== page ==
WHO director-general Tedros Adhanom Ghebreyesus has criticised the Chinese government over delays in issuing the necessary permits to allow an international team of scientists to investigate the origins of the coronavirus pandemic.
“Today, we learned that Chinese officials have not yet finalised the necessary permissions for the team’s arrival in China,” the WHO chief said, speaking in Geneva on Tuesday. “I’ve very disappointed with this news, given that two members had already begun their journeys and others were not able to travel at the last minute, but had been in contact with senior Chinese officials,” he added.
Tedros said he remains “in contact with senior Chinese officials”, and stressed that he has “made clear” to them that the fact-finding mission “is a priority for WHO and the international team”.
The official noted that the Chinese side had assured him that they were “speeding up the internal procedure” to allow for the team to begin their work as soon as possible.
WHO Health Emergencies Programme chief Dr. Michael Ryan confirmed that the mission, which was expected to start Tuesday, had been delayed due to a lack of necessary paperwork, including visas.
Tedros’s comments are a rare public criticism of Beijing from the WHO. Last year, as suspicions over the origins of the pandemic degenerated into a back-and-forth blame game between the US and China, President Donald Trump accused the WHO of acting like “China’s puppet”, with US conservative media alleging that Tedros was parroting Chinese talking points. Tedros and China vigorously denied the US claims, and accused Washington of trying to take attention off the alleged shortcomings in its pandemic response.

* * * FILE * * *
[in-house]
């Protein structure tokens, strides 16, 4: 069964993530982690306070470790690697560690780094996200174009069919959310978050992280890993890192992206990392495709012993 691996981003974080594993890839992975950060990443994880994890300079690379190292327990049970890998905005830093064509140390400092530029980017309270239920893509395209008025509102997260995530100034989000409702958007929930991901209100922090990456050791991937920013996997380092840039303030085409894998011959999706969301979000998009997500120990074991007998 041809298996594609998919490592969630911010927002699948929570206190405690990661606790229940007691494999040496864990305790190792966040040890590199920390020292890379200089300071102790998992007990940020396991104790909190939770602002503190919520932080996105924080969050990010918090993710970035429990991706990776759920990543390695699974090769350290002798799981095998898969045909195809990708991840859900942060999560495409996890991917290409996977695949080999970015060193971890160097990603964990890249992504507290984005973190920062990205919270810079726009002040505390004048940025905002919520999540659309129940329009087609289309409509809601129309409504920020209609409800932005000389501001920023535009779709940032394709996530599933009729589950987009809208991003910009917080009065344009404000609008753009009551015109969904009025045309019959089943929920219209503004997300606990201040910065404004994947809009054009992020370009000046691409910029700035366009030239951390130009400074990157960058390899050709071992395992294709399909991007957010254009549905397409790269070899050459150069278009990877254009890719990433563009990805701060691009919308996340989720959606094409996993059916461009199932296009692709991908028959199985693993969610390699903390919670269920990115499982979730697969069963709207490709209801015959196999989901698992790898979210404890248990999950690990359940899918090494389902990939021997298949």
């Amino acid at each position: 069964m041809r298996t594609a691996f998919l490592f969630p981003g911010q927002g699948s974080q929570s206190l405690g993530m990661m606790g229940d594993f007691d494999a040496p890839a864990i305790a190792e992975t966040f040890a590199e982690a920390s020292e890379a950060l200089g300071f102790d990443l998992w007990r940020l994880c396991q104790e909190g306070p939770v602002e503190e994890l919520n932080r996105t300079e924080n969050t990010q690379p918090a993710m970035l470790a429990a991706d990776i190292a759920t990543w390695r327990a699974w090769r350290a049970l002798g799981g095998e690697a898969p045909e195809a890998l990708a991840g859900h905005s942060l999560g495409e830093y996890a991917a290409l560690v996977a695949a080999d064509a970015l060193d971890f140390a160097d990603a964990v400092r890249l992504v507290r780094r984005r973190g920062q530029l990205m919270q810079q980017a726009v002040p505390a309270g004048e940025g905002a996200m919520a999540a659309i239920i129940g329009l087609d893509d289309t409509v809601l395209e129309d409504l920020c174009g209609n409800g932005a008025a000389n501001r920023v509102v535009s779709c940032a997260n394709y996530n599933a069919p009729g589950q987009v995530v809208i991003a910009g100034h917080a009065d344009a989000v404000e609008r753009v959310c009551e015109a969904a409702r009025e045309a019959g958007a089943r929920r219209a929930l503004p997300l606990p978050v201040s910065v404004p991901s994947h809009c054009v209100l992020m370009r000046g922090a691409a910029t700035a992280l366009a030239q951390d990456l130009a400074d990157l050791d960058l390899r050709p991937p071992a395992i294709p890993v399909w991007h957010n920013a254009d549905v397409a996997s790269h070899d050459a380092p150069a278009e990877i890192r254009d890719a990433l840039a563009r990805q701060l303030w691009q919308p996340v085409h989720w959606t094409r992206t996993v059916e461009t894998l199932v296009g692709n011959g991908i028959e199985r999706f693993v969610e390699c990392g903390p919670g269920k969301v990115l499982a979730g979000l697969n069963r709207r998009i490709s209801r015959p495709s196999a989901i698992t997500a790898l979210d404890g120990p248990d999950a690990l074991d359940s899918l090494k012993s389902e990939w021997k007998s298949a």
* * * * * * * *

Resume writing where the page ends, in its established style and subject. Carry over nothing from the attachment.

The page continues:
The 10-person team dispatched to China will be led by Dr. Peter Ben Embarek, a Danish national and WHO food safety expert with experience in the People’s Republic. The team will carry out epidemiologic and serologic assessments in Wuhan, the Chinese city which became the epicentre of the SARS-sCov-2 outbreak which has plagued the world for a year now.
The WHO hopes to find critical information about the origins of the outbreak, pointing out recently that despite months of research, “very little is currently known about how, where and when the virus started circulation in Wuhan”.
Previously, scientists believed that the outbreak began at the city’s wet market – the Huanan Seafood Market. However, on Saturday, Chinese Foreign Minister Wang Yi indicated that a Chinese epidemiological investigation found that the Covid-19 pandemic was “likely” caused by a series of separate outbreaks across multiple locations across the globe. The WHO’s Dr. Ryan challenged these conclusions, calling them “highly speculative".
The fact-finding team wants to make clear whether the wet market was the source of contamination, an amplifier of human-to-human transmission, or both.
Year On, Pandemic's Origins Remain Mystery
Late last month, Chinese health authorities indicated that the true number of Covid-19 cases in Wuhan earlier this year may have reached ten times the recorded tally, meaning as many as half a million residents may have been infected during the outbreak’s early days.
The WHO maintains that “all available evidence” indicates that the virus has an animal origin, and is likely to have emerged from the Wuhan wet market. Nevertheless, Washington and Beijing have spent months arguing about its true origins, with the US and its allies alleging that the virus escaped from a Chinese lab, and China countering and suggesting that it may have been spread in Wuhan by the US Army. Neither side has offered conclusive evidence to back up their allegations.
Last summer, media investigations discovered that Chinese, US, Australian and Canadian scientists and institutions collaborated heavily with one another via the Wuhan Institute of Virology to carry out a variety of potentially dangerous experiments involving coronaviruses. The US National Institutes of Public Health, for example, was known to have given the Wuhan lab $3.7 million grants to carry out research into the transmission of bat coronaviruses.